2.26      The Commonwealth Ombudsman's submission was in favour of an increased use of automated decision making technology. It drew attention to comments delivered by the Ombudsman's office at the 2007 launch of the Better Practice Guide on Automated Assistance in Administrative Decision Making, which were made in relation to DVA's Compensation Claims Processing System at the time. The submission argued that system change had resulted in reducing the number of decision making officers, delivered an increase in finalising claims in a reduced timeframe, and improved the consistency of DVA's decision making.[25] The Ombudsman argued that overall, automated decision technology has 'significantly improved the quality, efficiency and accountability of public administration and will continue to do so as long as agencies are prepared to design an agile and user centred process and invest ongoing financial and human resources'.[26]

2.27      The Ombudsman confirmed that it is undertaking an investigation into the Centrelink debt recovery scheme and that the findings of the investigation will be published in 2017. It offered suggestions to DVA on the implementation of automated decision making which discussed better practice principles regarding accuracy, system errors, legality, usability, integration, staff training and review mechanisms.[27]

2.28      The Ombudsman's submission also noted that DVA's systems will be integrated with a number of other agency systems, including the Department of Defence, and emphasised that any automated system will require flexibility to allow for changes to legislation, policy or business rules.[28]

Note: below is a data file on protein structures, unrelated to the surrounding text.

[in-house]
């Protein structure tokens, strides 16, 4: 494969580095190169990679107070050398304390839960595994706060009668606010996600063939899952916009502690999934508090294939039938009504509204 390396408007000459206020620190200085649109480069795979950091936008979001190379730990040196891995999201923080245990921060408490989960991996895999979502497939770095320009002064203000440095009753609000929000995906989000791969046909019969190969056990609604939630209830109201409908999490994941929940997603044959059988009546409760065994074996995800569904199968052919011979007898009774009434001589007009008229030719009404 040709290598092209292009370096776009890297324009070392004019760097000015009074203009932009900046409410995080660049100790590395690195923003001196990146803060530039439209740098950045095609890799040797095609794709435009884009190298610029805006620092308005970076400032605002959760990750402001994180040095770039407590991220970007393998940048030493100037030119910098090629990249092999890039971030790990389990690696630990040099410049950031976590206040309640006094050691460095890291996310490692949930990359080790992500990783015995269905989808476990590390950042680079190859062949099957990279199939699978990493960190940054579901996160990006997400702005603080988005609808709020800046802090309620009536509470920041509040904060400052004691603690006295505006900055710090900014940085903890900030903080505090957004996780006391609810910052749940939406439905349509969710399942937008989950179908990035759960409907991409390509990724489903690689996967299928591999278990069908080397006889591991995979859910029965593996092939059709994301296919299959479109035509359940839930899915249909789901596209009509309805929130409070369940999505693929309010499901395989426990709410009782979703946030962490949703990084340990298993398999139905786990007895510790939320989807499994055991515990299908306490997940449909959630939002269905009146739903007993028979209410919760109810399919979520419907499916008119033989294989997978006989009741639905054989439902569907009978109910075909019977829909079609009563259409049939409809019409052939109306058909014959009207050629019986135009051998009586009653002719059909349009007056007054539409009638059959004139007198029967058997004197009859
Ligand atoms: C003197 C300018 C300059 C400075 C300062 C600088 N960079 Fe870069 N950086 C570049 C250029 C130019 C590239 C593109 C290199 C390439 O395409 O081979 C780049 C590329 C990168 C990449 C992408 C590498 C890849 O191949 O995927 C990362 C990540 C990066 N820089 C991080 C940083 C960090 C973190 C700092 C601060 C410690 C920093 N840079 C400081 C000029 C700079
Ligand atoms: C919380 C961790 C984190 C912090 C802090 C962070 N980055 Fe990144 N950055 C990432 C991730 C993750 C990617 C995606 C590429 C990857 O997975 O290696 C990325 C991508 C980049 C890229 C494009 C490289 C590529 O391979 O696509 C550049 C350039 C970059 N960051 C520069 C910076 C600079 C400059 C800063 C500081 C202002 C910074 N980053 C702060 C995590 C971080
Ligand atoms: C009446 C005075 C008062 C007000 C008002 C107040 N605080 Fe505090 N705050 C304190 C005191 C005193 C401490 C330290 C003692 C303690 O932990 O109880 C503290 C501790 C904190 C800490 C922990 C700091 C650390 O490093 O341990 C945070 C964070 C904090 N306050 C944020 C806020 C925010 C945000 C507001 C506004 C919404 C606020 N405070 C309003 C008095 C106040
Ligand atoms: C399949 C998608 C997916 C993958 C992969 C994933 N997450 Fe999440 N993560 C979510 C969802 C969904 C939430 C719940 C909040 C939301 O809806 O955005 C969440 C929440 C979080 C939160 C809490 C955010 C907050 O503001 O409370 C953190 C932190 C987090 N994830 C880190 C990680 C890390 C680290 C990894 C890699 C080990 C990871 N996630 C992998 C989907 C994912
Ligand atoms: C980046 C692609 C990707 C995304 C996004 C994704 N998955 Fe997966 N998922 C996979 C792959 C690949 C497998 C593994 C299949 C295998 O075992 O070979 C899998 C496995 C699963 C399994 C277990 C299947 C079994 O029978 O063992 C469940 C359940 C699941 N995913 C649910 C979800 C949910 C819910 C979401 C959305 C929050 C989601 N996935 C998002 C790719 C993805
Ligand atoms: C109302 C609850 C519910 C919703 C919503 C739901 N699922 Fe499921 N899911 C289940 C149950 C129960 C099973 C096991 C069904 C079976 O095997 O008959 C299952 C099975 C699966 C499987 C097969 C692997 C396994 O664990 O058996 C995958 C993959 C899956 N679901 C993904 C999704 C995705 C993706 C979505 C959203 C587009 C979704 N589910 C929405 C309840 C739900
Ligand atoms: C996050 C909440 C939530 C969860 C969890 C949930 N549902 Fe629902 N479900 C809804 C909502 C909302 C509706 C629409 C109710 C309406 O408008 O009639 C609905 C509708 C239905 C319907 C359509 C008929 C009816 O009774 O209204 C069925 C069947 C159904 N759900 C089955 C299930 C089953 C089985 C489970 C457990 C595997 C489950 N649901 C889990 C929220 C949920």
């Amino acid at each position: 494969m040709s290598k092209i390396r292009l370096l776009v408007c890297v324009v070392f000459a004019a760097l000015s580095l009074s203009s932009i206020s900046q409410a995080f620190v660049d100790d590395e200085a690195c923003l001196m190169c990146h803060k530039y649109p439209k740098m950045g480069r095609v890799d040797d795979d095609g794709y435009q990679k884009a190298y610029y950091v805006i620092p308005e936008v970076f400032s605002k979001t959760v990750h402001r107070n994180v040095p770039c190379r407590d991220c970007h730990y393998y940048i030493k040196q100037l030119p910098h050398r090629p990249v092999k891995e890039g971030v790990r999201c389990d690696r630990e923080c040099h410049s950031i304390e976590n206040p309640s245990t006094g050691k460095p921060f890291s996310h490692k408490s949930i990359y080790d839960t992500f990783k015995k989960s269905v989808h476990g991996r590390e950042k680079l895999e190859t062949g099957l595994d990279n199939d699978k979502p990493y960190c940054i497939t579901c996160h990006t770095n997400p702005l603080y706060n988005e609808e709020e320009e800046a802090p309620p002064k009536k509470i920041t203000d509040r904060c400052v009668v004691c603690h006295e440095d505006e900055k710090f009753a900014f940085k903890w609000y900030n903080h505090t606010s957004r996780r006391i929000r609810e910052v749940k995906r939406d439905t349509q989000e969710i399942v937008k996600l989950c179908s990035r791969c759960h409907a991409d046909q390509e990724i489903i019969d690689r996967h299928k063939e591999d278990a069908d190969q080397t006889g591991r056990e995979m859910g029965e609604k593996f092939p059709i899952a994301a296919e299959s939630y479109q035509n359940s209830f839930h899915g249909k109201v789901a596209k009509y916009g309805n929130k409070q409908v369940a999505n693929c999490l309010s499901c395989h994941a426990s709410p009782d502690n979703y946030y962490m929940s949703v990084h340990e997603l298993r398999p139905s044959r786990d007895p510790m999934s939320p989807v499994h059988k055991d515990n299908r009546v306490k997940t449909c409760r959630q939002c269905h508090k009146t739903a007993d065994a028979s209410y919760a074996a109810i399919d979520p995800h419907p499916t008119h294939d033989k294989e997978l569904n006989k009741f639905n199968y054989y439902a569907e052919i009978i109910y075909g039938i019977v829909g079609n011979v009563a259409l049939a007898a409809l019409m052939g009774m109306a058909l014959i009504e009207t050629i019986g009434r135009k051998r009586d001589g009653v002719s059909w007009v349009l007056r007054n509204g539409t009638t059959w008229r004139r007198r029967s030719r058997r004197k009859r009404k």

2.29       The War Widows' Guild of Australia was supportive of the intention of the bill and argued that DVA requires a comprehensive upgrade of its ICT systems. It stressed that veterans and families should be afforded the most up to date systems, and that streamlining claims processing would ultimately be of benefit to veterans. Furthermore, it argued that digitalisation of DVA's systems could potentially lead to a less stressful environment for staff, veterans and families.[29]

2.30      The Vietnam Veterans Association agreed that delays in decision making by DVA delegates could be improved by the use of automated computer systems. It argued the department's current ICT systems are unable to manage the complexity of multiple legislations, and noted that the 'good intent of management is hampered by lack of resources'.[30]

2.31      The VASC also highlighted that electronic processes could potentially be used to clarify complex decisions, explain the methodology used for compensation, and clear some of the confusion around offset provisions which can be difficult for both applicants and decision makers.[31] 

2.32      At the committee's hearing, the Privacy Commissioner recommended that the department consider conducting a privacy impact assessment to identify and minimise the privacy impacts of the bill:

The [Office of the Information Commissioner] OAIC acknowledges that automated decision making is likely to provide a number of advantages for DVA and for Australians accessing those services, particularly in regard to efficiencies. However, I would encourage consideration to be given at an early stage to ensuring that any privacy impacts are identified and minimised to the extent possible and that an integrated approach to privacy management is taken.

If it has not already done so, the Department of Veterans' Affairs could conduct a privacy impact assessment of the amendments proposed by the bill that have privacy implications, to identify and assess the privacy risks associated with the amendments. A privacy impact assessment is a written assessment which may assist in identifying the privacy impacts of the proposal and provides an opportunity to set out any recommendations for managing, minimising or eliminating those impacts.[32]